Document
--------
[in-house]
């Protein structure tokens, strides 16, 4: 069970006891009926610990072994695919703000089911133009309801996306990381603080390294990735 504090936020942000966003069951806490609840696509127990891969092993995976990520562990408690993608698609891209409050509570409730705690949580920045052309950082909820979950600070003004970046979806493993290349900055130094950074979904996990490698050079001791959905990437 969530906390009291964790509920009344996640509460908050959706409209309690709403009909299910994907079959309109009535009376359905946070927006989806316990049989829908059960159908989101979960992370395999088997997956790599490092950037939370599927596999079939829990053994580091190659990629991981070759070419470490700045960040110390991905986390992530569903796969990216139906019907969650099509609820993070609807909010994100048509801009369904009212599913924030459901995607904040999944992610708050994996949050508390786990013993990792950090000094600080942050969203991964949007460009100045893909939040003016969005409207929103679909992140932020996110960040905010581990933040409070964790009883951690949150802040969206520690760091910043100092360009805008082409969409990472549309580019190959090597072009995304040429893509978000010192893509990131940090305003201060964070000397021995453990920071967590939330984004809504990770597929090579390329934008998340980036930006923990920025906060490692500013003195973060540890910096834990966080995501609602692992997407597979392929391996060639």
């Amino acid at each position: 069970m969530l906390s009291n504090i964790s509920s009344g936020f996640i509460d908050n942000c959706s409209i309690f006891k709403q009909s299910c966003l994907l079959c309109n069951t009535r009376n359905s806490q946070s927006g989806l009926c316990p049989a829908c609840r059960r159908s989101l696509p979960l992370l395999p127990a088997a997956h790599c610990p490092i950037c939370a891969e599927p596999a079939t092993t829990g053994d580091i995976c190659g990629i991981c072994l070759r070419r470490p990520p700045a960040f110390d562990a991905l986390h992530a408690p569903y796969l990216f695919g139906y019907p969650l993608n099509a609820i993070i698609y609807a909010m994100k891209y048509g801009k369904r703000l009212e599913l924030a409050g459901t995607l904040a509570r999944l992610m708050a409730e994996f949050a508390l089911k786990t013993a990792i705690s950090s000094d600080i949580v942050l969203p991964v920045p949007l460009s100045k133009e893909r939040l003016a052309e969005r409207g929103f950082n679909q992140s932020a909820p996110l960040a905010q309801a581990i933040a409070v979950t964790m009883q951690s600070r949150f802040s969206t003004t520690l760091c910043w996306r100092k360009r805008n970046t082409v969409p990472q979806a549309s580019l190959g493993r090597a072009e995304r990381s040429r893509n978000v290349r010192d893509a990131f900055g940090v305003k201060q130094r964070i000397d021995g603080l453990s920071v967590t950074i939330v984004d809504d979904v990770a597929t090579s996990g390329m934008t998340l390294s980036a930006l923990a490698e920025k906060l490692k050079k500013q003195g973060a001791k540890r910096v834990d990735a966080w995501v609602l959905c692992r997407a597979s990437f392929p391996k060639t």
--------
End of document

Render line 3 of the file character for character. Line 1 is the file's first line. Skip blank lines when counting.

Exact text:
């Amino acid at each position: 069970m969530l906390s009291n504090i964790s509920s009344g936020f996640i509460d908050n942000c959706s409209i309690f006891k709403q009909s299910c966003l994907l079959c309109n069951t009535r009376n359905s806490q946070s927006g989806l009926c316990p049989a829908c609840r059960r159908s989101l696509p979960l992370l395999p127990a088997a997956h790599c610990p490092i950037c939370a891969e599927p596999a079939t092993t829990g053994d580091i995976c190659g990629i991981c072994l070759r070419r470490p990520p700045a960040f110390d562990a991905l986390h992530a408690p569903y796969l990216f695919g139906y019907p969650l993608n099509a609820i993070i698609y609807a909010m994100k891209y048509g801009k369904r703000l009212e599913l924030a409050g459901t995607l904040a509570r999944l992610m708050a409730e994996f949050a508390l089911k786990t013993a990792i705690s950090s000094d600080i949580v942050l969203p991964v920045p949007l460009s100045k133009e893909r939040l003016a052309e969005r409207g929103f950082n679909q992140s932020a909820p996110l960040a905010q309801a581990i933040a409070v979950t964790m009883q951690s600070r949150f802040s969206t003004t520690l760091c910043w996306r100092k360009r805008n970046t082409v969409p990472q979806a549309s580019l190959g493993r090597a072009e995304r990381s040429r893509n978000v290349r010192d893509a990131f900055g940090v305003k201060q130094r964070i000397d021995g603080l453990s920071v967590t950074i939330v984004d809504d979904v990770a597929t090579s996990g390329m934008t998340l390294s980036a930006l923990a490698e920025k906060l490692k050079k500013q003195g973060a001791k540890r910096v834990d990735a966080w995501v609602l959905c692992r997407a597979s990437f392929p391996k060639t």